Grady High School students call for school name change

Calling for a new name that doesn’t “honor a segregationist,” students at Atlanta’s Henry W. Grady High School have submitted a petition calling for the school to be renamed.

The school was named for the former managing editor of The Atlanta Constitution, but the student petition alleges Grady’s racist ideals pushed white supremacy in the South.

About 180 students submitted the petition to the school board during its Feb. 3 meeting, according to an open records request filed by The Atlanta Journal-Constitution.

Students cited work by a University of Massachusetts Amherst professor, who found Grady worked with political leaders and businessmen to push a “white supremacist political economy” in Georgia.

The school's newspaper, the Southerner, also published a story in January about students' efforts to change the name. The effort coincides with upcoming renovations at the school, located near Piedmont Park.

Grady (1850-1889), was an editor and part-owner of The Atlanta Constitution, and was known for his work to promote his vision of a “New South,” a vision that depended on maintaining white supremacy.


In the petition, students suggested journalist Ida B. Wells (1862-1931), who documented lynchings in the South, and civil rights attorney Donald Lee Hollowell (1917-2004), who fought to end segregation in Atlanta public schools and at the University of Georgia, as potential names for the school.

“With the upcoming renovation, we believe now is the time for our school to realize a more inclusive vision, one that can only be achieved when all students can proudly wear school apparel and shout school chants without being forced to honor a segregationist,” read the petition.

The board is still reviewing the petition, but Atlanta School Board Chairman Jason Esteves said they are committed to creating an "inclusive community," pointing to a proposed calendar change that would no longer recognize Columbus Day as a school holiday. The district would instead recognize Indigenous Peoples' Day, which falls on the same day as Columbus Day, Oct. 12.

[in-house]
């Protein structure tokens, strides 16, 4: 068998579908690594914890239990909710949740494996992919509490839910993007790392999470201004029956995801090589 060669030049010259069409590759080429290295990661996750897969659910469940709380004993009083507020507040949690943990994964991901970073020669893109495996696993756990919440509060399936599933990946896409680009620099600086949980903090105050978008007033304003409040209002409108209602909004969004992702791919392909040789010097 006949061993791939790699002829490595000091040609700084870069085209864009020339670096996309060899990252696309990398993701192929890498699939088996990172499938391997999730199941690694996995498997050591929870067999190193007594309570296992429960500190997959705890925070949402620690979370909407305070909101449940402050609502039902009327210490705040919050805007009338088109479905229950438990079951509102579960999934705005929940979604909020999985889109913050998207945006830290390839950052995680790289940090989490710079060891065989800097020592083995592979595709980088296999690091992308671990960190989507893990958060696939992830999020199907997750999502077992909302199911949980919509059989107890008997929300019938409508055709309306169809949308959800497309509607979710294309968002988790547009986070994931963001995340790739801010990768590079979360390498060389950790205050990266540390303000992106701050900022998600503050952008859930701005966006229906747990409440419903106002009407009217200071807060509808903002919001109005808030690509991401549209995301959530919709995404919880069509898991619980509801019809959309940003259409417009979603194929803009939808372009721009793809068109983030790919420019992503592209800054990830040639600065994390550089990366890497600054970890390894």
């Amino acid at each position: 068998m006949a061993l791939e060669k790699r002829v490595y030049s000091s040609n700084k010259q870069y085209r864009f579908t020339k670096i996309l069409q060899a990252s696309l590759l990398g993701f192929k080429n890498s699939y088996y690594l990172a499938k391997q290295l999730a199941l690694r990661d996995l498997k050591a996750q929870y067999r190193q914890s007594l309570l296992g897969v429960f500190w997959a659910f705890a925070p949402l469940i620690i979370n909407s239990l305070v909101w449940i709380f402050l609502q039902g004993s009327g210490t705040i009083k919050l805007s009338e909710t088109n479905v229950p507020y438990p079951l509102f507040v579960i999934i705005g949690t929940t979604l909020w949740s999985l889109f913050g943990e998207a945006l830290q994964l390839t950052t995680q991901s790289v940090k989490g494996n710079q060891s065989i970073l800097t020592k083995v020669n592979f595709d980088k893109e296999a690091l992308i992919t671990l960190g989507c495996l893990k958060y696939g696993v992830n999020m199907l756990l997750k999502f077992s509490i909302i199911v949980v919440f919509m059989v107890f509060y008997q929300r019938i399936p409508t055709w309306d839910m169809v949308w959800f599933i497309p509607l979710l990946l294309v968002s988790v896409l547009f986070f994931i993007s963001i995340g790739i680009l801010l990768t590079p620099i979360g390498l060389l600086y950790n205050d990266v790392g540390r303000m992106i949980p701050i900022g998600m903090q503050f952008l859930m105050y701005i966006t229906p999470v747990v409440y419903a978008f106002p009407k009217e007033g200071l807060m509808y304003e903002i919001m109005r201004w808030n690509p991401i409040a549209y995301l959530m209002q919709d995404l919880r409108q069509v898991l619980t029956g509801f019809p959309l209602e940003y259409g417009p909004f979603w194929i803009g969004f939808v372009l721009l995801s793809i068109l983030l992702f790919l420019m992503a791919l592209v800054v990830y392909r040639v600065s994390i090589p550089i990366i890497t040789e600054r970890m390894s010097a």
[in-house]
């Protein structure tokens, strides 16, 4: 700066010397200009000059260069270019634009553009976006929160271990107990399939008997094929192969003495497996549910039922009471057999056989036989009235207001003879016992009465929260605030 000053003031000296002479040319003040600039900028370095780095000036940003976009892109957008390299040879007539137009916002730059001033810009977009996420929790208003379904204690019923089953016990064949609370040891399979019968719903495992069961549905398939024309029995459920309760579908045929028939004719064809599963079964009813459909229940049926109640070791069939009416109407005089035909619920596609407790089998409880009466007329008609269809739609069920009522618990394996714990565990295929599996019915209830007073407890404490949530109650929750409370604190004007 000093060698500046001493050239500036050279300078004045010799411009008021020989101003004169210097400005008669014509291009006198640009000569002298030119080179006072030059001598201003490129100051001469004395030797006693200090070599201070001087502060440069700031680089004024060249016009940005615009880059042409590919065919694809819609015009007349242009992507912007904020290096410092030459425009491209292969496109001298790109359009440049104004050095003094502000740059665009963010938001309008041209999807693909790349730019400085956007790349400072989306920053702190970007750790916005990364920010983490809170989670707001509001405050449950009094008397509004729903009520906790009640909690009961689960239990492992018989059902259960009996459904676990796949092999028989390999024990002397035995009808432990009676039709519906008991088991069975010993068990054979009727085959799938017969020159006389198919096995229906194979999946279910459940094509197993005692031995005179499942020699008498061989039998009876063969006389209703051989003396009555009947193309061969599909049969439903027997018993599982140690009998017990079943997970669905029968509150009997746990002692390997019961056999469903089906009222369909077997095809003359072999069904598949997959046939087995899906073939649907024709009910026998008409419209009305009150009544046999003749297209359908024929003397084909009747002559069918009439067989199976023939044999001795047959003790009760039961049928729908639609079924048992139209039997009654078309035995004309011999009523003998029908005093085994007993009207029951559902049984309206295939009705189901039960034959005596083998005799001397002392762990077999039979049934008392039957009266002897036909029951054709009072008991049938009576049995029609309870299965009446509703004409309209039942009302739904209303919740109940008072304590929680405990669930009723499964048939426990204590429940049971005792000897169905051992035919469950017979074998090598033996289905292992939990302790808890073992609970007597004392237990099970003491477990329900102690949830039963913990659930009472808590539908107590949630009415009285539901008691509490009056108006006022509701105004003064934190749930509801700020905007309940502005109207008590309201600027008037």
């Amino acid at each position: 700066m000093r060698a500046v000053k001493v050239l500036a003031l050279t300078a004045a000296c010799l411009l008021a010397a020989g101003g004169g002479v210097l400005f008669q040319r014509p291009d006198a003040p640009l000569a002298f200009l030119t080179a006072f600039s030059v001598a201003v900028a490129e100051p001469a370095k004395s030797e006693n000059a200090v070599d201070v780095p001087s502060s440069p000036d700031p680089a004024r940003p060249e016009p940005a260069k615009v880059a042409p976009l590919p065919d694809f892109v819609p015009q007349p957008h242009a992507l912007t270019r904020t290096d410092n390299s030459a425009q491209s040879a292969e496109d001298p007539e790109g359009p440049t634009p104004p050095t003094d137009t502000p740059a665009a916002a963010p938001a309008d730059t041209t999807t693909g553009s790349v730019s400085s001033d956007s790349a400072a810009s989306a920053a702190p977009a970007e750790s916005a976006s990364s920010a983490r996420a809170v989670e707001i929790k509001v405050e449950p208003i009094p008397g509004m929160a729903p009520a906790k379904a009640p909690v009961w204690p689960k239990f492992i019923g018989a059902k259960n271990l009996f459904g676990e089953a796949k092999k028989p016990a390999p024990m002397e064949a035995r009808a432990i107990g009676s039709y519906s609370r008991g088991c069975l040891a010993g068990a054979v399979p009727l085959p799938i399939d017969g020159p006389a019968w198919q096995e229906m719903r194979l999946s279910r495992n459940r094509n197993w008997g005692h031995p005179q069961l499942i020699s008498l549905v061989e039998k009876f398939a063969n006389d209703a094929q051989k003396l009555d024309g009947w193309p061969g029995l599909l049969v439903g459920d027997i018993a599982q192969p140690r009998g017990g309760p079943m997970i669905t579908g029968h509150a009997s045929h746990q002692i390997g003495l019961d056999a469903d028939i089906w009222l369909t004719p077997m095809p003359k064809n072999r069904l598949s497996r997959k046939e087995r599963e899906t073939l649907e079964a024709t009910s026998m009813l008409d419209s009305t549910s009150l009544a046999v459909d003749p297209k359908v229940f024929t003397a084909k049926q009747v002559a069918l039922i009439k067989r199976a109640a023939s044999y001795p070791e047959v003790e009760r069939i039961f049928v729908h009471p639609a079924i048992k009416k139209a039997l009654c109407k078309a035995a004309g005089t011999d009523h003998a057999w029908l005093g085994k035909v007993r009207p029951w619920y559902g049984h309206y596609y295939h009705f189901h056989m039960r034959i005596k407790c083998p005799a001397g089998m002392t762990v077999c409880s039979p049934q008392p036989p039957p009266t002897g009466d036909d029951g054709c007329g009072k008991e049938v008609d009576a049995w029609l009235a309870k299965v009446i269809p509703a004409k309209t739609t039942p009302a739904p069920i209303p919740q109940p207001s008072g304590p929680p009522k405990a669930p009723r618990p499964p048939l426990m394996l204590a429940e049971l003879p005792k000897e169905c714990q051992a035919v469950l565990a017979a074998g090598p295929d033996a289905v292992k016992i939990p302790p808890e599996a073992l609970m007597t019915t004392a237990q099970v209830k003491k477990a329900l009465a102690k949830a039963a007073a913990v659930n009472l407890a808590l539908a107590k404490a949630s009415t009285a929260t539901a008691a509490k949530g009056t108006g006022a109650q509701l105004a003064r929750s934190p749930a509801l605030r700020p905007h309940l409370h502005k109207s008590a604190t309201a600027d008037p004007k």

“In that spirit comes additional considerations about the racist past of certain individuals, including Henry Grady,” Esteves said. “It’s something that we have to consider as a board, and we will.”

Atlanta school board policy on naming facilities calls for the board chairman to appoint a special committee to consider nominations and make a recommendation to the board. Esteves said that process could take one to two months.

RELATED: Atlanta names schools for the Obamas and Rep. John Lewis

This is the latest attempt by students to change the school's name. In 2016, students wrote an editorial requesting a name change. A spokeswoman for Atlanta Public Schools responded to the editorial in the pages of the AJC, saying they're "proud of The Grady High School Southerner newspaper's long and storied history of encouraging community dialogue with thoughtful articles. As such, we respect its position on this issue."

In recent years, there have been efforts to rename Atlanta streets who bear the name of Confederate figures. In 2019, Confederate Avenue was renamed United Avenue.

The former Confederate Avenue is just one of at least 25 streets in Atlanta that are believed to be named for military figures and leaders who supported the Southern cause during the Civil War.

A blue-ribbon panel convened by former Mayor Kasim Reed recommended in 2017 that those streets be immediately renamed.

The students' demand comes as the school is undergoing renovations. In December, the Atlanta school board awarded a $34.9 million construction management contract to Parrish Construction Group to complete the project. The total project will cost $39.5 million, including design, construction, and other costs.

The construction project includes renovating and adding classrooms, security upgrades, gym renovations and renovations to the auditorium and performing arts areas, media center, and cafeteria. The work is expected to be completed by July 2021.

— Staff writers Rosalind Bentley, Vanessa McCray and Eric Stirgus contributed to this report.